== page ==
A 3,000-patient trial has linked initial laryngeal tube (LT) insertion to better outcomes than endotracheal intubation (ETI) in people who suffer out-of-hospital cardiac arrests.
Traditionally, emergency teams used ETI to resuscitate patients. While this is the favored approach in hospitals, the data suggest LT insertion is a better bet for treating cardiac arrests outside of these settings.
The difference between outcomes in the LT and ETI groups was small, but the large number of out-of-hospital cardiac arrests mean switching to the former approach could save 10,000 lives a year.
Cardiac arrest occurs when the heart stops beating, cutting off blood flow to the brain and other vital organs. In hospitals, healthcare professionals respond by intubating and trying to resuscitate the patient. Emergency crews follow the same approach when a patient suffers a cardiac arrest at home or in another non-hospital setting, but the outcomes achieved are poor. Of the 350,000 people who have out-of-hospital cardiac arrests in the U.S. each year, less than 90% survive to hospital discharge.
Now, an NIH-funded trial has generated data suggesting LTs deliver better outcomes than ETIs. In the LT cohort, 18.3% of the 1,505 patients were alive after 72 hours. That beat the 15.4% rate of 72-hour survival seen in the ETI group, resulting in the trial hitting its primary endpoint with a p-value of 0.04. Similarly slight but statistically significant differences between the LT and ETI cohorts were seen in other parts of the trial. Patients in the LT group were more likely to survive to hospital discharge and have a favorable neurological status when they left the facility than those in the ETI cohort.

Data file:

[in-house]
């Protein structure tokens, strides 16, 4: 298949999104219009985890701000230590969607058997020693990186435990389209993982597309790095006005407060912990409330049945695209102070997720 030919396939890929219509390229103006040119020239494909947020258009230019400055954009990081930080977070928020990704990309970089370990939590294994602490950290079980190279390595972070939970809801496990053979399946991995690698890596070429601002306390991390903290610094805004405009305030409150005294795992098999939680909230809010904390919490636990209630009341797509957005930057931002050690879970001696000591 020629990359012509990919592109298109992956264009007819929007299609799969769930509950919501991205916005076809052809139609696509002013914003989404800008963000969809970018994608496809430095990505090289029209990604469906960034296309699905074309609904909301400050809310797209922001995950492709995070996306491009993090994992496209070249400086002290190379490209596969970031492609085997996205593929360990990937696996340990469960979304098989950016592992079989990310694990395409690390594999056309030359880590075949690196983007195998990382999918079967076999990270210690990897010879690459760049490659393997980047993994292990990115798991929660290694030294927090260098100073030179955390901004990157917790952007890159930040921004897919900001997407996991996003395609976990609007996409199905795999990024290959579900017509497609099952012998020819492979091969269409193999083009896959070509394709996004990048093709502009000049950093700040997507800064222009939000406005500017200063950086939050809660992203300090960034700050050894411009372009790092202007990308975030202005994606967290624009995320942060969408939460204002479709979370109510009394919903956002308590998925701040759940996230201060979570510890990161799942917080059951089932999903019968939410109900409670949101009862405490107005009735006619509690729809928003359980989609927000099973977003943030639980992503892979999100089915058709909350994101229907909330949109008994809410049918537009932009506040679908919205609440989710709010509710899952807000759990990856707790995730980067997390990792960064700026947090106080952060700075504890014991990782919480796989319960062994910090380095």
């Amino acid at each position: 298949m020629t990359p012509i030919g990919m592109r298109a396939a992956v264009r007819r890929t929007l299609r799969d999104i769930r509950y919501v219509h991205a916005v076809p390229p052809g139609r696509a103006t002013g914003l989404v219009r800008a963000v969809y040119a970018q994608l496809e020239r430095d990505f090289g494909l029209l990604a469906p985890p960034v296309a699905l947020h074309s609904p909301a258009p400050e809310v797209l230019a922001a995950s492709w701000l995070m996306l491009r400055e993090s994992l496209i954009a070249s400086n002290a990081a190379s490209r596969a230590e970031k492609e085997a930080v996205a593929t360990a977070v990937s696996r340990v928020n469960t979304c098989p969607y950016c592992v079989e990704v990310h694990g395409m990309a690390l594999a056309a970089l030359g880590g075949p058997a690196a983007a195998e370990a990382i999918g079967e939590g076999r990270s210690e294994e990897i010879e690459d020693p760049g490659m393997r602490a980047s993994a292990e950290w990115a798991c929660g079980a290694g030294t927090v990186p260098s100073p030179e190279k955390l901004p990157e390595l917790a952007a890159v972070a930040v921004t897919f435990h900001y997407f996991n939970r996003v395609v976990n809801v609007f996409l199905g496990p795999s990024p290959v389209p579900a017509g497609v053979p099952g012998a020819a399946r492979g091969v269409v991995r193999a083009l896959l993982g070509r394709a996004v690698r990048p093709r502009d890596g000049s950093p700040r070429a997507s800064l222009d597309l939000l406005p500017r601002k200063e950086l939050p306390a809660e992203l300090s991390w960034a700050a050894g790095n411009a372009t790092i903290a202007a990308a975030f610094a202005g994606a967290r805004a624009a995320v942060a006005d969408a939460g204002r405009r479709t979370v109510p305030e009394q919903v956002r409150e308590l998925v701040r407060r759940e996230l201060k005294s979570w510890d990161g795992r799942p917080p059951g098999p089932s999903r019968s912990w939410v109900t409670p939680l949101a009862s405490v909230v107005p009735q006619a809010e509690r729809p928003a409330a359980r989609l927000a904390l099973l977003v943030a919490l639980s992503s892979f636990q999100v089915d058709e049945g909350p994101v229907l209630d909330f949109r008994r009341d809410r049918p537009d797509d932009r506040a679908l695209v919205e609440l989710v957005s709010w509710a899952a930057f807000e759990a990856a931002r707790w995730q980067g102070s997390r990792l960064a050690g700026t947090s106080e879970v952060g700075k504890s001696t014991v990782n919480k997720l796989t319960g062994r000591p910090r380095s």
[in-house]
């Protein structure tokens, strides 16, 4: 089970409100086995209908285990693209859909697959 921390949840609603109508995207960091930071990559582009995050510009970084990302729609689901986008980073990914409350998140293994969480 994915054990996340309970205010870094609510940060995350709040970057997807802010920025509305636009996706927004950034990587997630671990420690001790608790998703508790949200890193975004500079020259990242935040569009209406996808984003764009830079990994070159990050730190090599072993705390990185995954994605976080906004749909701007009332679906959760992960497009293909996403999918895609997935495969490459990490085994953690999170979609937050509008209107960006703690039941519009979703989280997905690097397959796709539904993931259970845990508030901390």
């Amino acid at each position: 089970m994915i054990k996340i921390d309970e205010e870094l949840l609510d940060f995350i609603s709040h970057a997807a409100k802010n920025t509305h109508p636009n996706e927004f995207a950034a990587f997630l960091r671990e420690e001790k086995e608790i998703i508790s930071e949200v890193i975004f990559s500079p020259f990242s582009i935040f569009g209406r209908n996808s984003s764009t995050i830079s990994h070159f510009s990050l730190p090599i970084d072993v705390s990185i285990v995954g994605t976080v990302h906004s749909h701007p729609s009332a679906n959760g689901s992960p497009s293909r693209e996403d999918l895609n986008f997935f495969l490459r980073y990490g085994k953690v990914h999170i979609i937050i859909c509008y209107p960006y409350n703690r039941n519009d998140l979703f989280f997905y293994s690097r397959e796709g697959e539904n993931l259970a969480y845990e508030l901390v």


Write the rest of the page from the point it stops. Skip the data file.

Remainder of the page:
The findings potentially reflect differences in the ease of use of the devices. Insertion of ETIs often failed on the first attempt. In a minority of people, more than three insertion attempts were needed. These problems did occur in the LT cohort but were far less frequent than in the ETI arm. The time to first insertion attempt was shorter in the LT group, too.
Some of these findings contradict earlier studies, which have reported far higher rates of successful ETI, and the size and pragmatic design of the latest trial suggest further research is needed to validate the findings. Even so, some of the researchers are talking up the potential for the findings to save lives.
"This study demonstrated that just by managing the airway well in the early stage of resuscitation, we could save more than 10,000 lives every year," the NIH’s George Sopko, a co-author of the study, said in a statement.
Germany’s VBM Medizintechnik developed the first LT and began selling it in Europe in the late 1990s. King Systems, now part of Ambu, markets a LT in the U.S.